"It's funny about our cousin. Mr.
Woodchuck, said Peter Prairie Dog.
"'What Is funny? asked Pat, his
younger brother.
"We are so alike In many ways,
and In others quite different.'
" Pray explain, said Pat. Tm young
er and I don't know nearly so much.
In fact, Fra very, very young, so young
that I can't learn the lesson of remem
bering my age.
"That's not a lesson. said Peter,
"but no matter. Remembering your age
Is a habit.
"What's a habit? asked Pat, who
was very fond of asking questions.
"'A habit Is something we do reg
ularly because we have become ac
customed to doing It, answered Pe
ter, waving his taiL
But, Pat, my dear brother. If yon
keep asking so many little odd ques
tions, I'll never be able to tell you
the difference between Mr. Wood
chuck and myself.
"Pat was about to ask what little
odd questions were, but stopped just
in time, and Instead of speaking, gave
a funny little bark.
"1 won't Interrupt any more, said
Pat. ,
"Mr. Woodchuck and his family,
said Peter, 'are our cousins. And what
Mr. Woodchuck does, the whole family
tjo, but as we're only cousins, we have
different ways. StllL everything Grand
father Prairie Dog does, we do, too.
All families have the same ways for
the most part.
"Peter Prairie dog barked and wag
ged his tall, turned around twice and
then began again:
"Mr. Woodchuck Is like us In the
way he sleeps. He will not budge all
the winter long, nor show any sign of
life when he is sleeping.' The farm
er always knows that spring has come
when the woodchuck appears. He
goes into one of his holes and shuts
off the other two which he has In the
summer time, for he has quite a fine
house, has Mr. Woodchuck. But If he
should be disturbed by anyone in the
cold weather he will stay rolled up in
a ball and will not open his eyes. Now
and again he will grunt, that's all.
" "Now we sleep In much the same
way. But we are different.
"Pat listened attentively. He knew
all the rest that Peter had been tell
ing him. but he
didn't know what
was coming.
" 'Mr. Wood
chuck is very sor
rowful, which
means the same
as sad. He gets
the blues' and
becomes grumpy
and unhappy and
we are always
pleasant.
"Often when wh,, i. r-.. .
"isw ruririjA
Asked Pat.
they think we are
barking we are
really laughing, for Tre laugh with otzr
tails. It's fine to be able to laugh for
wards and backwards.
"Fine, echoed Pat.
" We like a great deal of the same
food as Mr. Woodchuck does vege
tables and roots. But oh, carots are
the favorite dish of the prairie dogs.
And Pat barked In agreement.
" We never make pets, though -we're
so pleasant and cheerful. It's Just
that we're not very fond of being too
tame, and Mr. Woodchuck 13 like us in
that respect, to.
"But to think of ever being tin
happy In this beautiful, spring and
summer world, said Peter, for as long
as we sleep In the winter we have no
worry at alL And they barked hap
pily as they ran to Join their brothers
and cousins.
Solar and Sidereal Years.
Our word solar is derived from the
Latin word soL meaning the sun, and
the term solar year means the period
occupied by the earth in making its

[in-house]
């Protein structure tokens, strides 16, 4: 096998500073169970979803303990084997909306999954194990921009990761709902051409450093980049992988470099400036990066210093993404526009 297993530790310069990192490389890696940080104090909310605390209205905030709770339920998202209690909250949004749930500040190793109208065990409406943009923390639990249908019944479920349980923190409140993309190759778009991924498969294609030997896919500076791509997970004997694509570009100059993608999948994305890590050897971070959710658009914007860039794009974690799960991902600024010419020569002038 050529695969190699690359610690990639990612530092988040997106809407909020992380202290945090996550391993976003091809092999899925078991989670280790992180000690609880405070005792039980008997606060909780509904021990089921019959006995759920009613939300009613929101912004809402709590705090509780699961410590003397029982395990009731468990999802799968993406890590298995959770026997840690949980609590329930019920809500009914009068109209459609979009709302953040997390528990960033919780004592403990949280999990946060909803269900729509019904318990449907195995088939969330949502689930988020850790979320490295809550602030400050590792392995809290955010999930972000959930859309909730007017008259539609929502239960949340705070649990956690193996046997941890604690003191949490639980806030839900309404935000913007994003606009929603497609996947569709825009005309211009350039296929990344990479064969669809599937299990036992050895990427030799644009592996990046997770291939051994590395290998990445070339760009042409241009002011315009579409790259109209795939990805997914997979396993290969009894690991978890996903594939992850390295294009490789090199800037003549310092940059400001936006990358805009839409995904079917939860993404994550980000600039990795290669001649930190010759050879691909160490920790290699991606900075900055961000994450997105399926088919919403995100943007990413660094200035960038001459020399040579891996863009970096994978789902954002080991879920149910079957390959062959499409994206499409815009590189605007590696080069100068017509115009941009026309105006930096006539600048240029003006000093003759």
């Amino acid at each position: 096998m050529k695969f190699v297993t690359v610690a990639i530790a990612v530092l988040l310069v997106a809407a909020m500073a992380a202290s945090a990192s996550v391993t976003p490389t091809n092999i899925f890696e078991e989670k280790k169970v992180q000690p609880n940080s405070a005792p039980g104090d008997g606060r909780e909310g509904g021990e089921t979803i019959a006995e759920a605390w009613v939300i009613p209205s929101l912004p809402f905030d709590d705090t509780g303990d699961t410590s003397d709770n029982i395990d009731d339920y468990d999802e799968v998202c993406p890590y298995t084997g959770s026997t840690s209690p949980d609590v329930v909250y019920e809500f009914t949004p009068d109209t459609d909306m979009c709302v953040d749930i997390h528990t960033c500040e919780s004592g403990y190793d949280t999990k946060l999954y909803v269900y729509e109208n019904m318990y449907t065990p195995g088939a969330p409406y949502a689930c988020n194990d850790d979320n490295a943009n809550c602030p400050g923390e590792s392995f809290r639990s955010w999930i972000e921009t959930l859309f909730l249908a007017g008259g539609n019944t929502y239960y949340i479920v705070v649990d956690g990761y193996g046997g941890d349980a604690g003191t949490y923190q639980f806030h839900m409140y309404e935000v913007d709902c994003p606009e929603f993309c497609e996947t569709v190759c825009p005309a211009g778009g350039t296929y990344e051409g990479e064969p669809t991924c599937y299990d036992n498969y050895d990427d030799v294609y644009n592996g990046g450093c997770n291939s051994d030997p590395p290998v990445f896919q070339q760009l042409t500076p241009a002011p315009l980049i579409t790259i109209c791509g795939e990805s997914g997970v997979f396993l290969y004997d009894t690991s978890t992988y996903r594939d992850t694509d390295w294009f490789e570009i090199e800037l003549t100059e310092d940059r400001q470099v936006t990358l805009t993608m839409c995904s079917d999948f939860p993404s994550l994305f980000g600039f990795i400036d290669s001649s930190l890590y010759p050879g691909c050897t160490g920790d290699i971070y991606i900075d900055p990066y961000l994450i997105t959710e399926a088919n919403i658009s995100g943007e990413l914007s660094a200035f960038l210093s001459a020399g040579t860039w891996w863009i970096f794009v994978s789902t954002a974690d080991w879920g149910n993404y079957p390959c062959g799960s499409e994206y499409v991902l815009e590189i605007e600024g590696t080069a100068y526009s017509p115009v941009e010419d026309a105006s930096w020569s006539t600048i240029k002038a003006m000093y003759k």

revolution around . the sun. Ordina
rily we call that 3C5 days, but to be
astronomically exact, it is 363 days, 5
hours, 43 minutes, and 45 seconds.
The word sidereal is derived from the
Latin sidus, a star, and a sidereal year
means the period of the earth's revolu
tion around the sun as measured by
the stars. The sidereal year Is a few
minutes longer than the solar year.
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A friend overheard this on the street
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Soap 25, Ointment 25 and 50. Adv.
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A prominent Indianapolis banker,
thinking to practice a little conserva
tion, took five Liberty loan colored pos
ters home to his four-year-old son to
use as playthings, telling him they were
Liberty bonds. The boy, evidently in
heriting some of his father's own busi
ness ability, started out in the neigh
borhood to sell the "bonds for a
nickel each. He succeeded promptly
In selling all five, and brought the quar
ter to his father to buy a Thrift stamp.
Indianapolis News.
The Secret.
Mullins observes that, while married
men contend that their wives cannot
keep a secret, these men themselves
are "just as bad.
He tells of a married man who bufc
tonholed him at the club and told him
a lot of gossip. "Don't let this go any
further, Henry, he said earnestly.
"Certainly not," said Mullins, "but
how did you chance to hear it?"
"Oh. the wife, of course, responded
the other. 'She's just like all women
an't keep a secret to save her life V
Wouldn't Need To.
Pat walked Into the post office After
getting into the telephone box he
called a wrong number. As there was
no such number the switch attendant
did not answer him. Pat shouted again,
but received no answer.
The lady of the post office opened
the door and told him to shout a little
louder, which he did, but still no an
swer. Again she said she would require
him to speak louder.
Pat got angry at this, and, turning
to the lady, said :
"Begorra, If I cold shout any loud
er I wouldn't use your bloomln ould
telephone at all! Tit-Bits.
Jr i
ECONOMY
TALIC
is all rifctt
ECONOMY
- PRACTICE
is better. d
POSTUFf
is an economy
drink fibs olutcly
no waste. Beside
it is corrve ni ent,
serves fuel and
sugar, and leaves
notnirrg to be
desired, in the
way or flavor .
TKYA CUP!